Small businesses boosted private-sector hiring in September, adding the most jobs of all employers in the month amid the slowest pace of hiring in more than two years, the ADP employment report showed Wednesday.
Private companies filled nearly 90,000 jobs last month. Businesses with up to 49 employees topped the list, hiring 95,000 people. Midsized outfits with 50 to 499 employees added 72,000 workers. Companies with more than 500 employees dragged down total hiring as they shed 83,000 jobs in September.
The leisure and hospitality industry added the most jobs, followed by financial activities and construction. Professional and business services shed the most jobs in September, ADP pointed out.
It was the slowest pace of hiring since January 2021, when private employers shed jobs, ADP said. Also, although wages increased by nearly 6 percent, their growth rate declined for the 12th time in a row.
“We are seeing a steepening decline in jobs this month,” Nela Richardson, chief economist at ADP, said in a statement. “Additionally, we are seeing a steady decline in wages in the past 12 months.”
The decline in hiring and cooling of wage growth comes at a time when the Federal Reserve has hiked rates to two-decade highs at a range of 5.25 percent to 5.5 percent in an effort to slow historic rise in prices. Fed Chairman Jerome Powell said last month that policymakers were hoping for a soft landing for the economy. The expectation is that even as policymakers raise interest rates to lower inflation to the 2 percent target, there won’t be too much damage to jobs and the economy.
As small businesses added jobs, company owners expected revenue to grow over the next 12 months, according to a survey by Bank of America released on Wednesday.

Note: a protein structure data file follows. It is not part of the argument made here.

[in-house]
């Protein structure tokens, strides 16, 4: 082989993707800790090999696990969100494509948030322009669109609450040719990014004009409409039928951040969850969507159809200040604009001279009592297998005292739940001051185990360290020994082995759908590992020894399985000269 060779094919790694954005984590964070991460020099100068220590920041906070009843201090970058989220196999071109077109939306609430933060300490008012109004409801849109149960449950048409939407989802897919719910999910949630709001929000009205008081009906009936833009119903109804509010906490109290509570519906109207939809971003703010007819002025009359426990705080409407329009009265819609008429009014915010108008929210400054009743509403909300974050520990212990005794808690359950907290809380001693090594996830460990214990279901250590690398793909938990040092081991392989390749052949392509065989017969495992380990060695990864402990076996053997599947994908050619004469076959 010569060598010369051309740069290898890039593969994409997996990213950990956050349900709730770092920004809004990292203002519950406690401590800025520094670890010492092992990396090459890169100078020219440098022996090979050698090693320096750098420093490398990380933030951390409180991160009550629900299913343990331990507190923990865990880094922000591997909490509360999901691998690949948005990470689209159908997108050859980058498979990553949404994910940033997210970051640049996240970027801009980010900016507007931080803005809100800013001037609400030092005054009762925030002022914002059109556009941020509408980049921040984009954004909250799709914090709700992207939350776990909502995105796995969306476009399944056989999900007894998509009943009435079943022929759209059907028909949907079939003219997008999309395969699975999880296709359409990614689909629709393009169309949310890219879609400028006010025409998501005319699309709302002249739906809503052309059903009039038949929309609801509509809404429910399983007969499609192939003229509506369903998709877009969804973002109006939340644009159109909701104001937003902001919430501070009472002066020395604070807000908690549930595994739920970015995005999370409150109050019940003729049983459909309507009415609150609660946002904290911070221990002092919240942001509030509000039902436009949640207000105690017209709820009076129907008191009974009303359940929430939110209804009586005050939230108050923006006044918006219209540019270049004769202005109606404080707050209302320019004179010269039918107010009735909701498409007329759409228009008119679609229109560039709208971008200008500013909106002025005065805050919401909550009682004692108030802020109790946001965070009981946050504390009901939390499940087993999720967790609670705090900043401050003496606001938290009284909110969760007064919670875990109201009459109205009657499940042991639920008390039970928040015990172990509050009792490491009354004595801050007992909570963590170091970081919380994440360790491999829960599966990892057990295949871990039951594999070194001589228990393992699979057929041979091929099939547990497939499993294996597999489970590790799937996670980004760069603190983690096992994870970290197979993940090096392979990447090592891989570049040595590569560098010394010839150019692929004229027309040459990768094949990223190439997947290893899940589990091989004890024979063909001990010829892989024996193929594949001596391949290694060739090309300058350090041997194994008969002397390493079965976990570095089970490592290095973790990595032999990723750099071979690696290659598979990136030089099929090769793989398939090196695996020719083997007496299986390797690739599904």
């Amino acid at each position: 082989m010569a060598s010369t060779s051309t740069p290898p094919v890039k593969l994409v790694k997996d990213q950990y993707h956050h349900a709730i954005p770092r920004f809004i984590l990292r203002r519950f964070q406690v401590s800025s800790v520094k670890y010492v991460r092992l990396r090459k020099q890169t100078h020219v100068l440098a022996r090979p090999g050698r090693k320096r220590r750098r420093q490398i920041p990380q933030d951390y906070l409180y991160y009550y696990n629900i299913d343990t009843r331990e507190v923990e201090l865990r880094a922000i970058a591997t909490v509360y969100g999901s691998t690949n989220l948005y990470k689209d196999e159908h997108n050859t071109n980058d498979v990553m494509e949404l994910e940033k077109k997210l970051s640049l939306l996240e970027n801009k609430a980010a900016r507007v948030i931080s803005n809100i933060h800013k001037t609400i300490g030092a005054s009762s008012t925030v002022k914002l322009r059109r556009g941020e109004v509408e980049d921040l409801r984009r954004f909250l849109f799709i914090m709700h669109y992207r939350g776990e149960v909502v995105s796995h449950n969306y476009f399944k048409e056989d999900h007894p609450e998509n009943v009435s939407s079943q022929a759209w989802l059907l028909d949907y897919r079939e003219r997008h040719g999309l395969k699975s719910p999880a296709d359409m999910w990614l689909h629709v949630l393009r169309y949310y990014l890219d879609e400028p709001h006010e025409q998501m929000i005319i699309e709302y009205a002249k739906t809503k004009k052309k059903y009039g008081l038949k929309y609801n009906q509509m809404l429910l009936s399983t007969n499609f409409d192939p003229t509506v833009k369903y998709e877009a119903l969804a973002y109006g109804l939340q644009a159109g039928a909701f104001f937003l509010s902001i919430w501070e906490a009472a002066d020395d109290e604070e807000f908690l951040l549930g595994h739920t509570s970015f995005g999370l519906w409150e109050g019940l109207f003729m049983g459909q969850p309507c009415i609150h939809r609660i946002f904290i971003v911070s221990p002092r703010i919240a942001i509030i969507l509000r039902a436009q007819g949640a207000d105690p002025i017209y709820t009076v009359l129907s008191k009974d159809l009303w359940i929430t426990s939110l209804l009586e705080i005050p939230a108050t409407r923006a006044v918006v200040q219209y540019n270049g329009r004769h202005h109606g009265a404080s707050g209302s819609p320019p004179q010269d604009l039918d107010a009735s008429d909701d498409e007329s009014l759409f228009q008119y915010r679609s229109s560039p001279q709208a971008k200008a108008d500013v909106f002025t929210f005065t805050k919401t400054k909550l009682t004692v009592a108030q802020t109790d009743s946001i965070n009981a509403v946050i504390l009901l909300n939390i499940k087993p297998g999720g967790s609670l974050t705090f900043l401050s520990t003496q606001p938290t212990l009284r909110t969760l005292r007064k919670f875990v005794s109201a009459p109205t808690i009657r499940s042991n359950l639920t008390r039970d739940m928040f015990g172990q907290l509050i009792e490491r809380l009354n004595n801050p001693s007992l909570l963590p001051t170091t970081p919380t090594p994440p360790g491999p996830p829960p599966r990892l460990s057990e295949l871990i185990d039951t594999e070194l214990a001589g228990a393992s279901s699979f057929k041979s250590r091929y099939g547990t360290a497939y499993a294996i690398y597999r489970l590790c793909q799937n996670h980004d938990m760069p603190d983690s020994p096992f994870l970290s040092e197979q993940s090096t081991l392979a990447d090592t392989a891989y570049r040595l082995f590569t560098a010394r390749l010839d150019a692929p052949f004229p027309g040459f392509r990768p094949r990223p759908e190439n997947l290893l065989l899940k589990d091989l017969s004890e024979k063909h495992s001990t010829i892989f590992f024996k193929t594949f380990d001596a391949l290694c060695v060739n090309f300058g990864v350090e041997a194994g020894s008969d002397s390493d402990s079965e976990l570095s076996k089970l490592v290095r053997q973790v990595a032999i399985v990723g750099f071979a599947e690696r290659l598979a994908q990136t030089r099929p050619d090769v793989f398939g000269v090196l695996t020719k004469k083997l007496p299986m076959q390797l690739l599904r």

The survey shows small businesses are still worried about the economy. The number of small businesses expecting the economy to improve fell to 34 percent, down 10 percent from last year, with inflation and the political environment of concern. But some negative trends from last year have improved, particularly supply chain issues and hiring.
But the survey also revealed that minority business owners were optimistic about their prospects.
Over the next year, for example, more than half of Black business owners plan to hire more workers, a jump from 44 percent last year.
“While facing multiple obstacles and challenges over the past year, today’s entrepreneurs continue to persevere and move forward with their growth and expansion plans,” Sharon Miller, president of small business, head of specialty banking and lending at Bank of America, said in a statement.
“Despite a changing business landscape, women and minority small business owners continue to forge their own pathways to success while remaining pillars in their local economies.”